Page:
As mentioned in my July 28 entry, Diana Fleischman is soon off to London and India, studying hygiene practices — but she’s also an evolutionary psychology expert, so it seems to me that this month is the perfect time for her to make the trek to the annual Burning Man art festival, while she’s still in nearby Texas, not simply because Burning Man always attracts people fascinated by sexual strategies but because “Evolution” (last I heard) was intended to be the explicit theme this year.
Of course, you just know the wackos (much as we love them) of Burning Man will interpret “evolution” in some bizarre, quasi-mystical way more akin to theosophy (a roughly century-old religion involving Progress and UFOs) than to Darwinian theory — and maybe all those people should also attend our debate next week on extraterrestrials, come to think of it.
But for a dose of more science-based evolutionary thinking — with no shortage of moral and social theorizing (not all of which I necessarily endorse) — you might take note of this mass-e-mailed recommendation from Diana:
This is a really fascinating conversation between Singer and Dawkins about what it means to be human, the definition of sentience, the ethical considerations involved in suffering, the evolution of moral feelings, and how Darwin paved the way for breaking down the distinction between human and animal — touching on animal research, slavery, and disgust and morality. They even talk about cannibalism (one of my favorite topics).
From the religious in this country to even some people who are merely “spiritual,” there is a distrust of atheists because they see no moral guidelines that we follow and do not understand how moral guidelines are derived from rationality. That’s why I think Singer (and others, like Austin Dacey) are on the right track in asking the secular community, “How are we to live?”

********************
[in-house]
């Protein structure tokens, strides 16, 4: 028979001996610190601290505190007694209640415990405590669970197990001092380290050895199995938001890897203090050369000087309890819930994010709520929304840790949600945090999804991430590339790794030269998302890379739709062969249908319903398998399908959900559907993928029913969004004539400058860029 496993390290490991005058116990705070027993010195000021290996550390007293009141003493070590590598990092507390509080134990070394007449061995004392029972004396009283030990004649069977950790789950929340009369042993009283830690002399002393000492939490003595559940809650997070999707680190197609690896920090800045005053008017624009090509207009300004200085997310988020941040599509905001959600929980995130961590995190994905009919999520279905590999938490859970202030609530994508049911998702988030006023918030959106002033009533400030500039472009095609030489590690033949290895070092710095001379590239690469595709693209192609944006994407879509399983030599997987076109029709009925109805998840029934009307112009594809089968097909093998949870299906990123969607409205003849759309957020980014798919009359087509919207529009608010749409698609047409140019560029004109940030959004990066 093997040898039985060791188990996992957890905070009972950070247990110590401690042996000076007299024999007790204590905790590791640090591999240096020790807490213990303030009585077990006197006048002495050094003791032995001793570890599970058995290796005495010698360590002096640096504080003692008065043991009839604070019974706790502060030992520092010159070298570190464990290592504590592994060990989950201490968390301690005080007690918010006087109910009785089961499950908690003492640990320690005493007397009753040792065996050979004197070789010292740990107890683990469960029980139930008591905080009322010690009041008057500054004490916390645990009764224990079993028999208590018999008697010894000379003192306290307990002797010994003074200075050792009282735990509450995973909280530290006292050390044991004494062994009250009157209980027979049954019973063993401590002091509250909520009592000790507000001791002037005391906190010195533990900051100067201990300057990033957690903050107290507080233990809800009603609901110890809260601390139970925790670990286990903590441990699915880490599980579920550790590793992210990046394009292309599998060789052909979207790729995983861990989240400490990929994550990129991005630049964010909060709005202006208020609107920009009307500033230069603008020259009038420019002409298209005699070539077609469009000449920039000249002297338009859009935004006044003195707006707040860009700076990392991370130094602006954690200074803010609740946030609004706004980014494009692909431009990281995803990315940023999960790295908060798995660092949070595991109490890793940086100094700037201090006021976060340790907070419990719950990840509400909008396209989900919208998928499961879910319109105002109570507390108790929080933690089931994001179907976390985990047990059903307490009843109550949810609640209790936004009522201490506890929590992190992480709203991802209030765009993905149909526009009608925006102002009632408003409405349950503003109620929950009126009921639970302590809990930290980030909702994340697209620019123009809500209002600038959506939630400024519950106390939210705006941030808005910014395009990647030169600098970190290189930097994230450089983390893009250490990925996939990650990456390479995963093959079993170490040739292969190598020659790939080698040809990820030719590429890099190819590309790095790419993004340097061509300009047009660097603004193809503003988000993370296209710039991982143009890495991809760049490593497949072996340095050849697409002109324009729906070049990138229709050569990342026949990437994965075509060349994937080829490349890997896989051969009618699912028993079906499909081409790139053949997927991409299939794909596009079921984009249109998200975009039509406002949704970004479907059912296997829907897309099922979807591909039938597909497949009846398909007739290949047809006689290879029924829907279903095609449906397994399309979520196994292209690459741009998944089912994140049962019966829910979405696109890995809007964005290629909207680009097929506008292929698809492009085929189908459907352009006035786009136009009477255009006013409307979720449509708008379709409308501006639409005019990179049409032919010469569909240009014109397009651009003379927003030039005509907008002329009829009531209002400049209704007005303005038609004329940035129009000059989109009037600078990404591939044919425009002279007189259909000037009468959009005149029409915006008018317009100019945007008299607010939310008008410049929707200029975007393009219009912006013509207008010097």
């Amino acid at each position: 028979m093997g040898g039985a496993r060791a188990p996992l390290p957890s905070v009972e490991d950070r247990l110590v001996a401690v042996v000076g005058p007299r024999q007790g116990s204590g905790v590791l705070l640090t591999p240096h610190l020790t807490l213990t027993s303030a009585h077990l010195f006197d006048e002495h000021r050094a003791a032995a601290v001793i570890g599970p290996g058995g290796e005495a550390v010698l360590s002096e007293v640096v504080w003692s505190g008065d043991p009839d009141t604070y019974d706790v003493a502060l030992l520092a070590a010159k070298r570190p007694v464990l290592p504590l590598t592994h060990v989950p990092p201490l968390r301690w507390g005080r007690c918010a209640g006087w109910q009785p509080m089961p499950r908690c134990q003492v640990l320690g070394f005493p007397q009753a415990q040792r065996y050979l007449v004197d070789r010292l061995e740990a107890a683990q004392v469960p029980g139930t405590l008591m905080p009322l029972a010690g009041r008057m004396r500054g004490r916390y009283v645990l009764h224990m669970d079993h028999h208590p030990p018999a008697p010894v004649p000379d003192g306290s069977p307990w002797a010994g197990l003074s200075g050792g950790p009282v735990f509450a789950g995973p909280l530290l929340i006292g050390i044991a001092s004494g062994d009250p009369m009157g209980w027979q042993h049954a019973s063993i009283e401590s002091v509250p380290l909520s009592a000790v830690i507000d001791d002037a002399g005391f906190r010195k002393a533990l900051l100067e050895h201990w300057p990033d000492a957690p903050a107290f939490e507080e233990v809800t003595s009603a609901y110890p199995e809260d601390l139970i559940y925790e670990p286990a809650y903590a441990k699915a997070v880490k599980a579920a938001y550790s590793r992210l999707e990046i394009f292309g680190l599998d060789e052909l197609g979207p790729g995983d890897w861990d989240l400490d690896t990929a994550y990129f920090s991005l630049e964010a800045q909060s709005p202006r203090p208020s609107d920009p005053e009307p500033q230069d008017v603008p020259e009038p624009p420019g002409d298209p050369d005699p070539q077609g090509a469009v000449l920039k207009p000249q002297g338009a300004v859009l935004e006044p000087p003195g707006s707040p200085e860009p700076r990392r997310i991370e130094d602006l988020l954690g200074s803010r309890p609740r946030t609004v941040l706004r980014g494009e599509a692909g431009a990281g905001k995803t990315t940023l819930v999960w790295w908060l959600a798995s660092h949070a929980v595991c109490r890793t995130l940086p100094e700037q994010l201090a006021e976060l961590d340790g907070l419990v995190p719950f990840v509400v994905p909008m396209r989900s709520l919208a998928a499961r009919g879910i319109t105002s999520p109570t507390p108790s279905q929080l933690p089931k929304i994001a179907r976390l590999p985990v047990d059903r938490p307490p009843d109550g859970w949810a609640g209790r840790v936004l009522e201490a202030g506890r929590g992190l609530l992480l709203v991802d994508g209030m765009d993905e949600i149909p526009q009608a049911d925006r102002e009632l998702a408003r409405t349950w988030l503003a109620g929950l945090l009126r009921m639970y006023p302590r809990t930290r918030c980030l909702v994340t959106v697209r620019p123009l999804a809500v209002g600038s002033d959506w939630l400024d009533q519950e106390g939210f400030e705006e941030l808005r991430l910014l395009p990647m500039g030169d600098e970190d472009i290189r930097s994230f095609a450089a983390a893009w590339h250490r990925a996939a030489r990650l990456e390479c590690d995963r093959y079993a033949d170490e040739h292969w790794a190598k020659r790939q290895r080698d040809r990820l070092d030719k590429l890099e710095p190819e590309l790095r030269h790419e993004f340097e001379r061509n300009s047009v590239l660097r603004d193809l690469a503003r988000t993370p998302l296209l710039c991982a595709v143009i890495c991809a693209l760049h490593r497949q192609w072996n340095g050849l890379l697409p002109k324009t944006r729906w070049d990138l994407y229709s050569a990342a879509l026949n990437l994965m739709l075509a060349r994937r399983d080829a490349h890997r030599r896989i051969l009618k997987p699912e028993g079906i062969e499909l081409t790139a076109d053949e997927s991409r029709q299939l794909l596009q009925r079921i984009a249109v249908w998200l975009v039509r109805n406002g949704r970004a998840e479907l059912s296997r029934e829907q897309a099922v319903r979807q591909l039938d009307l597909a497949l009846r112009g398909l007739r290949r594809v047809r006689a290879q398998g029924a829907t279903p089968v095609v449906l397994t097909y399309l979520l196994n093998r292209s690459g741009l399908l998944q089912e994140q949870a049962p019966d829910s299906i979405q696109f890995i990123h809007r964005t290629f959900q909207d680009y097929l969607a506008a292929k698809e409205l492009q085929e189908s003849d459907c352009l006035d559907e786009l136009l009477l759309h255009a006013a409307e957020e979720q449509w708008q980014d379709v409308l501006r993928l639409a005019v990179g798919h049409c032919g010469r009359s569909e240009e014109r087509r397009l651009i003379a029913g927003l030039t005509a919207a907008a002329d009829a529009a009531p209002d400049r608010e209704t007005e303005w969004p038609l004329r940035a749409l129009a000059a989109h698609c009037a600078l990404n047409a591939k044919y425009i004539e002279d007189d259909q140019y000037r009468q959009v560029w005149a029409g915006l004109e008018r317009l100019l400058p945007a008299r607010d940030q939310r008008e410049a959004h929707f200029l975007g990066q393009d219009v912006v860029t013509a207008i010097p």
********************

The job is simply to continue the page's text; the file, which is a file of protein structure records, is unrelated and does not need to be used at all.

Me, I’m inclined to think evolution is only relevant to ethics in the way that economics is — which is to say, very, but it only tells us what is possible and likely, not in the end what we should do. For that, you need utilitarianism, of course, but that’s a whole different topic (and not necessarily one on which Peter Singer should be assumed to have the final word, utilitarian though he is).
P.S. Helen reminds me it has been almost exactly twenty years since then-Harvard-undergrad Eric Kaplan was a Spy intern, around which time, along with Brown’s Andrew Clateman, he co-wrote Harvard Lampoon’s Time parody, which included one piece I particularly loved, the almost proto-Onion photospread depicting a man-on-the-street q & a with the very wise Cranshaw the Anniversary Ape, a chimpanzee with the accumulated wisdom of all of time, who cannot be stymied even if asked how he would survive being the leader of an ancient empire that worships the bee, beset by external enemies and internal dissent.
I believe the chimp, clad in sci-fi-esque silver shorts, at one point utters the sentence “These compounded difficulties suggest a felicitous solution,” which always brings a touch of class to even the most unevolved proceedings and somehow sticks with me years later.